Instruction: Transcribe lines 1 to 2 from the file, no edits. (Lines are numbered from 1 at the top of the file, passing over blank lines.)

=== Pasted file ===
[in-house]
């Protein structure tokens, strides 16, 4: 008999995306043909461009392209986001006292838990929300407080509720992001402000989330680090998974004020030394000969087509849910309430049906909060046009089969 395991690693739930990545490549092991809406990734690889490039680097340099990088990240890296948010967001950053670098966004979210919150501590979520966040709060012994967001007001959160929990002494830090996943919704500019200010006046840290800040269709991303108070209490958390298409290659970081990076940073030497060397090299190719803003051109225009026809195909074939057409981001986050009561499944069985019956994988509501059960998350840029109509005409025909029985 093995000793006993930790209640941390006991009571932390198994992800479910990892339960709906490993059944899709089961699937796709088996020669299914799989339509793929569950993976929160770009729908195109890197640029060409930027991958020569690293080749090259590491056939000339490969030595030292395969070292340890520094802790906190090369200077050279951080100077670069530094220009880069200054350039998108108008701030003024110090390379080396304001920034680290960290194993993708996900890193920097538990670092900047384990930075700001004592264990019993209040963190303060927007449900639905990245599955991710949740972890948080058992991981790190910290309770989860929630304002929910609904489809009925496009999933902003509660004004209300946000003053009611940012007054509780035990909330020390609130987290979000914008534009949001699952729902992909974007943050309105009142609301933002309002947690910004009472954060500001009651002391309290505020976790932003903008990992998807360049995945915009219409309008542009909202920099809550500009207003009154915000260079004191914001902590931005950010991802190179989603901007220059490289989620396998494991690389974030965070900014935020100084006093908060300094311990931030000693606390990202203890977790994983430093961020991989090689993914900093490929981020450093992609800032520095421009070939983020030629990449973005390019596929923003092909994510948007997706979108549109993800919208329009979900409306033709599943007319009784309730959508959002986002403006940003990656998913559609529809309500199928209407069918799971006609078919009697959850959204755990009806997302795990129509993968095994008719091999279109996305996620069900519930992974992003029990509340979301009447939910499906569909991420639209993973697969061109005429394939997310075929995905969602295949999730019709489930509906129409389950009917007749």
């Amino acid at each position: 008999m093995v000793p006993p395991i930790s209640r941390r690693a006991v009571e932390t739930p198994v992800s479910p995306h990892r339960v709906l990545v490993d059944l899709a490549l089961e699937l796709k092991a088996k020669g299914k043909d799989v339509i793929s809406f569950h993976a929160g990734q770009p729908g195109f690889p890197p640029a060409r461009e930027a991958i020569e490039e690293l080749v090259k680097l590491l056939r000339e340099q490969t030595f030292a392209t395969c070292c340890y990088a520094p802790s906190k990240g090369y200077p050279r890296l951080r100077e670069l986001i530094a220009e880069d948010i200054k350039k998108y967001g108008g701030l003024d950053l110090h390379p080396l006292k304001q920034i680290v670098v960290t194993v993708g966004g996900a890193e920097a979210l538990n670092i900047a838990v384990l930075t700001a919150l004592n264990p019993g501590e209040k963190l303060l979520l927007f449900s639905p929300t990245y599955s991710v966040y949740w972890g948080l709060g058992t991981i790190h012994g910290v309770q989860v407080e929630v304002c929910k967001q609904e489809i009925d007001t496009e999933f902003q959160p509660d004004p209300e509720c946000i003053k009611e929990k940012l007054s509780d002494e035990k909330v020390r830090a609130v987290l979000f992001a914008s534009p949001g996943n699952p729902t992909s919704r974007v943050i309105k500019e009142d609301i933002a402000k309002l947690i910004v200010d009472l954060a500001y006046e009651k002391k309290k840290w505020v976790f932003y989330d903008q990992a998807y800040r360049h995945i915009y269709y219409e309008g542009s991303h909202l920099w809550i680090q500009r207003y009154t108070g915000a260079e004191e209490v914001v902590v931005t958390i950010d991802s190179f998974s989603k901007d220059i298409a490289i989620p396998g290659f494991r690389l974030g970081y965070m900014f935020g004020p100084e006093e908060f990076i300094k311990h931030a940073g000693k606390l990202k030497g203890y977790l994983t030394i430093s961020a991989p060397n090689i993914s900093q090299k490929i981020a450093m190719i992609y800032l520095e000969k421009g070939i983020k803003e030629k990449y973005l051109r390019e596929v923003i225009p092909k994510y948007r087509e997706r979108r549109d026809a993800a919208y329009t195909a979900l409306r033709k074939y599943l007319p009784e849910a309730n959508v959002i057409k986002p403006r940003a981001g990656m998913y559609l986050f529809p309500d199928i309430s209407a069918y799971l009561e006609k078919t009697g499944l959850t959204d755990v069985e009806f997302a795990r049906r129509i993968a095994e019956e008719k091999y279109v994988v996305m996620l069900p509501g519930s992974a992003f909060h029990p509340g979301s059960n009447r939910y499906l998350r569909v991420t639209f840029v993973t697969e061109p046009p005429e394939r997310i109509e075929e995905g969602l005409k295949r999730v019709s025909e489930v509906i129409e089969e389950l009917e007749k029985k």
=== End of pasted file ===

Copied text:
[in-house]
């Protein structure tokens, strides 16, 4: 008999995306043909461009392209986001006292838990929300407080509720992001402000989330680090998974004020030394000969087509849910309430049906909060046009089969 395991690693739930990545490549092991809406990734690889490039680097340099990088990240890296948010967001950053670098966004979210919150501590979520966040709060012994967001007001959160929990002494830090996943919704500019200010006046840290800040269709991303108070209490958390298409290659970081990076940073030497060397090299190719803003051109225009026809195909074939057409981001986050009561499944069985019956994988509501059960998350840029109509005409025909029985 093995000793006993930790209640941390006991009571932390198994992800479910990892339960709906490993059944899709089961699937796709088996020669299914799989339509793929569950993976929160770009729908195109890197640029060409930027991958020569690293080749090259590491056939000339490969030595030292395969070292340890520094802790906190090369200077050279951080100077670069530094220009880069200054350039998108108008701030003024110090390379080396304001920034680290960290194993993708996900890193920097538990670092900047384990930075700001004592264990019993209040963190303060927007449900639905990245599955991710949740972890948080058992991981790190910290309770989860929630304002929910609904489809009925496009999933902003509660004004209300946000003053009611940012007054509780035990909330020390609130987290979000914008534009949001699952729902992909974007943050309105009142609301933002309002947690910004009472954060500001009651002391309290505020976790932003903008990992998807360049995945915009219409309008542009909202920099809550500009207003009154915000260079004191914001902590931005950010991802190179989603901007220059490289989620396998494991690389974030965070900014935020100084006093908060300094311990931030000693606390990202203890977790994983430093961020991989090689993914900093490929981020450093992609800032520095421009070939983020030629990449973005390019596929923003092909994510948007997706979108549109993800919208329009979900409306033709599943007319009784309730959508959002986002403006940003990656998913559609529809309500199928209407069918799971006609078919009697959850959204755990009806997302795990129509993968095994008719091999279109996305996620069900519930992974992003029990509340979301009447939910499906569909991420639209993973697969061109005429394939997310075929995905969602295949999730019709489930509906129409389950009917007749």